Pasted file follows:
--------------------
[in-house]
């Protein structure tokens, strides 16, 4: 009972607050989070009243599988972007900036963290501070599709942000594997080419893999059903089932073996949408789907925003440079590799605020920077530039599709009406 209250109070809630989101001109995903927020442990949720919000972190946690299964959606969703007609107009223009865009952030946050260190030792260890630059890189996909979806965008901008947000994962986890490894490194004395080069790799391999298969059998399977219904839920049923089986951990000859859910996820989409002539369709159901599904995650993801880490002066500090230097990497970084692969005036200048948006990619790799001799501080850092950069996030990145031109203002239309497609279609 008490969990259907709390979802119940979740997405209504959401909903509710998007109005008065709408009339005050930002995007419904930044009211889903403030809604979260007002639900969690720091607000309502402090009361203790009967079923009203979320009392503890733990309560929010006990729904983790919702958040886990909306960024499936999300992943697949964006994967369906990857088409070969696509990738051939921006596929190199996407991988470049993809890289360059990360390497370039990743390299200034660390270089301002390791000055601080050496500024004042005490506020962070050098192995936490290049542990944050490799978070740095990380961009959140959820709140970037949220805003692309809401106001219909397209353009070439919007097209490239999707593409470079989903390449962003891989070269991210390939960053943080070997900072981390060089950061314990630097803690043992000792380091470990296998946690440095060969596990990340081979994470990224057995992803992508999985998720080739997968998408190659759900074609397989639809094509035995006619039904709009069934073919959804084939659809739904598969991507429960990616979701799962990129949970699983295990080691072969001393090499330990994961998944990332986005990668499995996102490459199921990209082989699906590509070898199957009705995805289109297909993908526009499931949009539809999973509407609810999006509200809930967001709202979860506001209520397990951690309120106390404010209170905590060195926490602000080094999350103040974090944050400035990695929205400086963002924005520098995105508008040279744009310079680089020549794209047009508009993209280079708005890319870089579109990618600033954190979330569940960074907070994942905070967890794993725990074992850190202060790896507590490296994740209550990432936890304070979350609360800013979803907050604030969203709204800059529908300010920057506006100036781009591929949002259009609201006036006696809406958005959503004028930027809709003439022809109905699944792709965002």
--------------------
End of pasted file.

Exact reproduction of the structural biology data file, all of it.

[in-house]
């Protein structure tokens, strides 16, 4: 009972607050989070009243599988972007900036963290501070599709942000594997080419893999059903089932073996949408789907925003440079590799605020920077530039599709009406 209250109070809630989101001109995903927020442990949720919000972190946690299964959606969703007609107009223009865009952030946050260190030792260890630059890189996909979806965008901008947000994962986890490894490194004395080069790799391999298969059998399977219904839920049923089986951990000859859910996820989409002539369709159901599904995650993801880490002066500090230097990497970084692969005036200048948006990619790799001799501080850092950069996030990145031109203002239309497609279609 008490969990259907709390979802119940979740997405209504959401909903509710998007109005008065709408009339005050930002995007419904930044009211889903403030809604979260007002639900969690720091607000309502402090009361203790009967079923009203979320009392503890733990309560929010006990729904983790919702958040886990909306960024499936999300992943697949964006994967369906990857088409070969696509990738051939921006596929190199996407991988470049993809890289360059990360390497370039990743390299200034660390270089301002390791000055601080050496500024004042005490506020962070050098192995936490290049542990944050490799978070740095990380961009959140959820709140970037949220805003692309809401106001219909397209353009070439919007097209490239999707593409470079989903390449962003891989070269991210390939960053943080070997900072981390060089950061314990630097803690043992000792380091470990296998946690440095060969596990990340081979994470990224057995992803992508999985998720080739997968998408190659759900074609397989639809094509035995006619039904709009069934073919959804084939659809739904598969991507429960990616979701799962990129949970699983295990080691072969001393090499330990994961998944990332986005990668499995996102490459199921990209082989699906590509070898199957009705995805289109297909993908526009499931949009539809999973509407609810999006509200809930967001709202979860506001209520397990951690309120106390404010209170905590060195926490602000080094999350103040974090944050400035990695929205400086963002924005520098995105508008040279744009310079680089020549794209047009508009993209280079708005890319870089579109990618600033954190979330569940960074907070994942905070967890794993725990074992850190202060790896507590490296994740209550990432936890304070979350609360800013979803907050604030969203709204800059529908300010920057506006100036781009591929949002259009609201006036006696809406958005959503004028930027809709003439022809109905699944792709965002």